Tagata Pasifika

The Pacific voice on
New Zealand television

since 1987

REVIEW: Breakfast host Indira Stewart reveals hidden talent in Soul Sessions

Sara Jane and Indira Stewart team up for a moving rendition of 'His Eye Is On The Sparrow'. Photo: Soul Sessions
Sara-Jane and Indira Stewart team up for a moving rendition of ‘His Eye Is On The Sparrow’. Photo: Soul Sessions

SPOILERS AHEAD: Noughties stars, great gospel music and honest banter – Pacific Gospel show Soul Sessions made its debut online last Sunday, and it’s a definite add to the ‘must watch’ list.

Pacific Soul songstress Sara-Jane steers the vaka on this impressive production, both behind and in front of the camera. The first episode gives viewers a peek at what to expect from future episodes, and there’s a lot to look forward to.

With Breakfast host Indira Stewart as the inaugural guest, we’re treated to a genuine conversation about Indira’s family, faith and culture.

While many of Indira’s fan-favourite performances have been renditions of Tongan hymns (some fans are calling for her to sing the Tongan national anthem at the next MMT game!), Indira admitted that she learnt to sing in Tongan much later in life.

“We were encouraged, when we moved here from Tonga, encouraged to try and settle and learn the New Zealand way of of life.

“It really wasn’t until I was much older that I actually learnt more Tongan hymns and more Tongan songs, and once you learn one, it just continues to inspire you to learn about your culture.”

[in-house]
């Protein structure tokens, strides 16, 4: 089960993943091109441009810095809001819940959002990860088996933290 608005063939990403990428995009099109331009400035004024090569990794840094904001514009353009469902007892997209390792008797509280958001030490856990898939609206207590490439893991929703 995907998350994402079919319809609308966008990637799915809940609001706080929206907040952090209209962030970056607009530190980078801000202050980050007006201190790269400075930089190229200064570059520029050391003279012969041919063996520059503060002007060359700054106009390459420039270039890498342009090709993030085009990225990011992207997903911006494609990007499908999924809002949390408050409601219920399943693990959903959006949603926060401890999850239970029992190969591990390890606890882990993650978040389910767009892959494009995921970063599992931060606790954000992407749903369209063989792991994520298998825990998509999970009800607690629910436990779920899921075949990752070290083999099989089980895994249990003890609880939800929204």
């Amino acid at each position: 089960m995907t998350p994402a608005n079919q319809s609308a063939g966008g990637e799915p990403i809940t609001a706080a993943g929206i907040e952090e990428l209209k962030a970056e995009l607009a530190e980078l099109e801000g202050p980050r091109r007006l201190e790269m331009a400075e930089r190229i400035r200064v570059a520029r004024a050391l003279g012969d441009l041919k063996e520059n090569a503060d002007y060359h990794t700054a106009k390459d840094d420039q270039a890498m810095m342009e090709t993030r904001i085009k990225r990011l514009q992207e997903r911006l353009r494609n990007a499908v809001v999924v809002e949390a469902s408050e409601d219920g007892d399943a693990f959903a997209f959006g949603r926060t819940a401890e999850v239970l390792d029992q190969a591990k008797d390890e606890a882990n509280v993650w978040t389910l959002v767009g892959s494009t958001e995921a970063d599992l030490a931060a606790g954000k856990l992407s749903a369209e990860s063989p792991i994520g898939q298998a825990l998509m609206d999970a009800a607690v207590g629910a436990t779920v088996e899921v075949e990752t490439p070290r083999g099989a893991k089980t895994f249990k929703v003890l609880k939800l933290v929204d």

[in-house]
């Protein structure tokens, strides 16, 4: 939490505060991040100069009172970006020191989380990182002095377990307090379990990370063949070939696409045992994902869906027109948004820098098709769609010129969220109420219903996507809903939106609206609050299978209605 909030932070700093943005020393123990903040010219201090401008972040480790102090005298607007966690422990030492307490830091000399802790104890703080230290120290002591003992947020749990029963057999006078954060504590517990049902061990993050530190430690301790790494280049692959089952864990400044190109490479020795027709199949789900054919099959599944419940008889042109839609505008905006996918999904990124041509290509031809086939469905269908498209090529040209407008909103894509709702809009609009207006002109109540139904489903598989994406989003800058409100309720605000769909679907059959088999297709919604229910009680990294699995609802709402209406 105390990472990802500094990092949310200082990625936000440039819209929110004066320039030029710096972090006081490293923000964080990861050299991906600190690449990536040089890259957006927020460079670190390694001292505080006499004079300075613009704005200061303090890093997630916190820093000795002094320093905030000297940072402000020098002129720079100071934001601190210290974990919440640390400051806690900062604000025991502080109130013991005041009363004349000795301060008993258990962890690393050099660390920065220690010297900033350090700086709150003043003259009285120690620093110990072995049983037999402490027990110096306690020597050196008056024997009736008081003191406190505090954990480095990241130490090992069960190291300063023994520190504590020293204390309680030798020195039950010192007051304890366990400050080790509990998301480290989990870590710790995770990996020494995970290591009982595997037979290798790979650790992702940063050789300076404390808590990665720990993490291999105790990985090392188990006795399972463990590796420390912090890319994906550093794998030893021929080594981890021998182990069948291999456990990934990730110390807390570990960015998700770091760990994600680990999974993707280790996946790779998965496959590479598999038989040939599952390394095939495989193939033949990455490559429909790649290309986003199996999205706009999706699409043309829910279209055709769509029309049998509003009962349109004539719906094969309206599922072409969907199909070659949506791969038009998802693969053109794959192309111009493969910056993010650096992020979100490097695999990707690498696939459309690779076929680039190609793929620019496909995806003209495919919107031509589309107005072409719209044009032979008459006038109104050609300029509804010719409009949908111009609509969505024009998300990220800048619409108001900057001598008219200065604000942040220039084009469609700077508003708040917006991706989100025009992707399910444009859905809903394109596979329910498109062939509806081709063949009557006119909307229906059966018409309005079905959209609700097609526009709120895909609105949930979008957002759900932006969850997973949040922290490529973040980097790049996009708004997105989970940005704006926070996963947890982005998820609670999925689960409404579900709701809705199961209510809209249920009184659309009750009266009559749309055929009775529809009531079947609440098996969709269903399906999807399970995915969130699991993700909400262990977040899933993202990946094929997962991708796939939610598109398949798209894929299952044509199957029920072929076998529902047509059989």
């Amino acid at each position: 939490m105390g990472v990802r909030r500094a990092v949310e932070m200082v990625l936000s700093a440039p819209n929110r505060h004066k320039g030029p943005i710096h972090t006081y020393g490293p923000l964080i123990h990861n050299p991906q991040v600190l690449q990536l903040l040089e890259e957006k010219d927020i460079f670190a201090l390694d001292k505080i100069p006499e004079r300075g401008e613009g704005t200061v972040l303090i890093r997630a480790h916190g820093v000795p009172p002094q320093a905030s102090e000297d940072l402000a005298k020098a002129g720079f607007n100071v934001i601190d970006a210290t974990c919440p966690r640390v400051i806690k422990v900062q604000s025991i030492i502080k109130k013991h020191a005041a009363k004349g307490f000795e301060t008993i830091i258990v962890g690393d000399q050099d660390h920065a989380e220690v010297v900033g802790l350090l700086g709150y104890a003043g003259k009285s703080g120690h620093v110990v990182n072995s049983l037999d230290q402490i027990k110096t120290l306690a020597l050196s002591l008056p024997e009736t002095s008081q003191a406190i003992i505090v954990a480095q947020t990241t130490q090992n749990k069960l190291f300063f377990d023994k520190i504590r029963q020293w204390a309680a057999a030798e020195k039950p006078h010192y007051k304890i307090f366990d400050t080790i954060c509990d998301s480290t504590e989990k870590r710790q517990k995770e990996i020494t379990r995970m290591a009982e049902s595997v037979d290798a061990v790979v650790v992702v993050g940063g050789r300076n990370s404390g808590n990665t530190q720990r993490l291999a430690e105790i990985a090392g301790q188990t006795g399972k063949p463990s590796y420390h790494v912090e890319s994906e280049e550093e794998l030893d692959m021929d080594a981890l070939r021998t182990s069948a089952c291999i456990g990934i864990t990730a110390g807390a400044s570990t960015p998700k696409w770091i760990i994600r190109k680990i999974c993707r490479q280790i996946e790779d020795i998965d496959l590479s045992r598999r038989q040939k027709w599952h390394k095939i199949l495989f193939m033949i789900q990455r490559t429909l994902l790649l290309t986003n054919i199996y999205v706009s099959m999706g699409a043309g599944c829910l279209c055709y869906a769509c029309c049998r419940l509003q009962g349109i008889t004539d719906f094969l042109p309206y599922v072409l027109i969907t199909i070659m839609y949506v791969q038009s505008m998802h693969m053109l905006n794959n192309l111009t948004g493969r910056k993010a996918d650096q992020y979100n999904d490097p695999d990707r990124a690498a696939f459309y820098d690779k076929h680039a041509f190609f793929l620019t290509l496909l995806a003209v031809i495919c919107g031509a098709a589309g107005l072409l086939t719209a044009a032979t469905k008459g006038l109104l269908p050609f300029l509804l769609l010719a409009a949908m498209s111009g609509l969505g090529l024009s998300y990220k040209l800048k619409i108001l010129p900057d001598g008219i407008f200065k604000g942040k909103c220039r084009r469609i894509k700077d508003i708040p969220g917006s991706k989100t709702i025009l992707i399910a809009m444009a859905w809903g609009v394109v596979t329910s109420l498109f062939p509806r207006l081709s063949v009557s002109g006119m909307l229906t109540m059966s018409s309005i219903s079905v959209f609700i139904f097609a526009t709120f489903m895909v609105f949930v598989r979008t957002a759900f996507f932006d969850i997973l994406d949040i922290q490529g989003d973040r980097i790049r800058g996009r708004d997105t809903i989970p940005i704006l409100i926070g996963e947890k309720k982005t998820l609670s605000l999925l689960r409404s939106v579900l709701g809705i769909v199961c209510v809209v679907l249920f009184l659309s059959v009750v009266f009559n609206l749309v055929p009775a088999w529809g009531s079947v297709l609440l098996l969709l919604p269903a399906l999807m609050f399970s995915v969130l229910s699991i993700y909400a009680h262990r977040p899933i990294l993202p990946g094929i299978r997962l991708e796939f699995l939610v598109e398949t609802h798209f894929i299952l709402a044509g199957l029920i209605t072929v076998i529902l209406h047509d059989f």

Who knew Breakfast host Indira Stewart could play the accordian?
A rarity – who knew Indira Stewart could play the accordion?   PHOTO // Soul Sessions

Using music to learn more about her culture, Stewart brings up a valid point.

“When I grew up in church…you never really thought of your culture being connected to romance. When I learnt about [Queen Salote’s] maa’imoa, her compositions, they were so romantic and so doting on her husband.”

“It was such a new insight into how powerful and deep you can use Tongan language and other Pacific languages to convey an emotion.”

But singing isn’t her only forté – who knew Indira had learnt to play the accordion as a child? “15 years competitively,” Indira remembers fondly.

“Weird random instrument aye?”

The duo then go on to round out their hanuju (talanoa) with an incredible cover of His Eye Is On The Sparrow, with music composer Andrew Faleatua making a surprise appearance on the keys.

For fans who are only familiar with Indira’s impressive journalism career, it’s a real pleasure to learn more about the incredible woman behind the news desk and to hear her sing once more.

Check out the first episode of Soul Sessions here.

By Alice Lolohea

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